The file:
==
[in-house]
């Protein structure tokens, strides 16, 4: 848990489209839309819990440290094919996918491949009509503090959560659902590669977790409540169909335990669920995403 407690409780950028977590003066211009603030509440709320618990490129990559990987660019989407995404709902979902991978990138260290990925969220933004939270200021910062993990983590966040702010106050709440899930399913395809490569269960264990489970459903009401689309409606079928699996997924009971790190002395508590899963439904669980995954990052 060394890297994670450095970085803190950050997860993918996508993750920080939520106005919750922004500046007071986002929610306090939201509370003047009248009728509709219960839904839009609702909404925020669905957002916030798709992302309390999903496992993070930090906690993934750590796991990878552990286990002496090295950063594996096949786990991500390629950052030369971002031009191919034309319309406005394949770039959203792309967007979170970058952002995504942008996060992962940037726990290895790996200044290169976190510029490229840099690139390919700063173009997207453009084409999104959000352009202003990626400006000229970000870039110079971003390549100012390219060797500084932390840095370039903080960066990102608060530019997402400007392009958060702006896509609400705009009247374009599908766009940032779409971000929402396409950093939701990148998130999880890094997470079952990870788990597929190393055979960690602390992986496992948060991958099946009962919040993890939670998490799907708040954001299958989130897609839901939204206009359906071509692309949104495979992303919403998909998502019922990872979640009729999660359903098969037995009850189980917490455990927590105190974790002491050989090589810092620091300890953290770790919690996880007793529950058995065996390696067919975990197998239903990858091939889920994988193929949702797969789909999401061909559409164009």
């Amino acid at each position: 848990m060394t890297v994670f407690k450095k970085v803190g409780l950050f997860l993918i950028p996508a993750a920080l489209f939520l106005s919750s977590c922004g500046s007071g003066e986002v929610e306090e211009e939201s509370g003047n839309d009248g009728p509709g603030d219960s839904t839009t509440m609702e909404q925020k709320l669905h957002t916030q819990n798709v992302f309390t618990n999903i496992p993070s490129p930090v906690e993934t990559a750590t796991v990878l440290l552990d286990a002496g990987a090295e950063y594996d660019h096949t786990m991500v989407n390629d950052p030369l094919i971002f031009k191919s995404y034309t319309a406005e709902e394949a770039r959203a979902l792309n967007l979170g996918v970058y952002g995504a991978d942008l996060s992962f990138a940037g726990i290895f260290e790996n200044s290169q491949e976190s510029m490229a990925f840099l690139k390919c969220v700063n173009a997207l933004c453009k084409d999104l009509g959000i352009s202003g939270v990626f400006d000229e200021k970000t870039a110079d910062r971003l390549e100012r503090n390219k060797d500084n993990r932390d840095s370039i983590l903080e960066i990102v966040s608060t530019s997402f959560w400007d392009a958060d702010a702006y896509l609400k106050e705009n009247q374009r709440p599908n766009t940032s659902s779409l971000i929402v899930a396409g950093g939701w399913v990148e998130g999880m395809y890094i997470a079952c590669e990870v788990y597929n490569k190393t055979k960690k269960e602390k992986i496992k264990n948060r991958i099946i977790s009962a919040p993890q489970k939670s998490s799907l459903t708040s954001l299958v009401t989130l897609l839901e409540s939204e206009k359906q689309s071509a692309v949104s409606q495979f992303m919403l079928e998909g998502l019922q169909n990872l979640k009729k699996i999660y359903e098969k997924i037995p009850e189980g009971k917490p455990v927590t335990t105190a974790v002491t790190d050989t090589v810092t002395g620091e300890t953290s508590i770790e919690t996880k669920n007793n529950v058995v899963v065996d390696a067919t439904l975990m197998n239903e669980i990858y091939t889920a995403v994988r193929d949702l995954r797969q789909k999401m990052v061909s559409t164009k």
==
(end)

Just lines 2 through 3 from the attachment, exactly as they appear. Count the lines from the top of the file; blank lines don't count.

């Protein structure tokens, strides 16, 4: 848990489209839309819990440290094919996918491949009509503090959560659902590669977790409540169909335990669920995403 407690409780950028977590003066211009603030509440709320618990490129990559990987660019989407995404709902979902991978990138260290990925969220933004939270200021910062993990983590966040702010106050709440899930399913395809490569269960264990489970459903009401689309409606079928699996997924009971790190002395508590899963439904669980995954990052 060394890297994670450095970085803190950050997860993918996508993750920080939520106005919750922004500046007071986002929610306090939201509370003047009248009728509709219960839904839009609702909404925020669905957002916030798709992302309390999903496992993070930090906690993934750590796991990878552990286990002496090295950063594996096949786990991500390629950052030369971002031009191919034309319309406005394949770039959203792309967007979170970058952002995504942008996060992962940037726990290895790996200044290169976190510029490229840099690139390919700063173009997207453009084409999104959000352009202003990626400006000229970000870039110079971003390549100012390219060797500084932390840095370039903080960066990102608060530019997402400007392009958060702006896509609400705009009247374009599908766009940032779409971000929402396409950093939701990148998130999880890094997470079952990870788990597929190393055979960690602390992986496992948060991958099946009962919040993890939670998490799907708040954001299958989130897609839901939204206009359906071509692309949104495979992303919403998909998502019922990872979640009729999660359903098969037995009850189980917490455990927590105190974790002491050989090589810092620091300890953290770790919690996880007793529950058995065996390696067919975990197998239903990858091939889920994988193929949702797969789909999401061909559409164009």
């Amino acid at each position: 848990m060394t890297v994670f407690k450095k970085v803190g409780l950050f997860l993918i950028p996508a993750a920080l489209f939520l106005s919750s977590c922004g500046s007071g003066e986002v929610e306090e211009e939201s509370g003047n839309d009248g009728p509709g603030d219960s839904t839009t509440m609702e909404q925020k709320l669905h957002t916030q819990n798709v992302f309390t618990n999903i496992p993070s490129p930090v906690e993934t990559a750590t796991v990878l440290l552990d286990a002496g990987a090295e950063y594996d660019h096949t786990m991500v989407n390629d950052p030369l094919i971002f031009k191919s995404y034309t319309a406005e709902e394949a770039r959203a979902l792309n967007l979170g996918v970058y952002g995504a991978d942008l996060s992962f990138a940037g726990i290895f260290e790996n200044s290169q491949e976190s510029m490229a990925f840099l690139k390919c969220v700063n173009a997207l933004c453009k084409d999104l009509g959000i352009s202003g939270v990626f400006d000229e200021k970000t870039a110079d910062r971003l390549e100012r503090n390219k060797d500084n993990r932390d840095s370039i983590l903080e960066i990102v966040s608060t530019s997402f959560w400007d392009a958060d702010a702006y896509l609400k106050e705009n009247q374009r709440p599908n766009t940032s659902s779409l971000i929402v899930a396409g950093g939701w399913v990148e998130g999880m395809y890094i997470a079952c590669e990870v788990y597929n490569k190393t055979k960690k269960e602390k992986i496992k264990n948060r991958i099946i977790s009962a919040p993890q489970k939670s998490s799907l459903t708040s954001l299958v009401t989130l897609l839901e409540s939204e206009k359906q689309s071509a692309v949104s409606q495979f992303m919403l079928e998909g998502l019922q169909n990872l979640k009729k699996i999660y359903e098969k997924i037995p009850e189980g009971k917490p455990v927590t335990t105190a974790v002491t790190d050989t090589v810092t002395g620091e300890t953290s508590i770790e919690t996880k669920n007793n529950v058995v899963v065996d390696a067919t439904l975990m197998n239903e669980i990858y091939t889920a995403v994988r193929d949702l995954r797969q789909k999401m990052v061909s559409t164009k």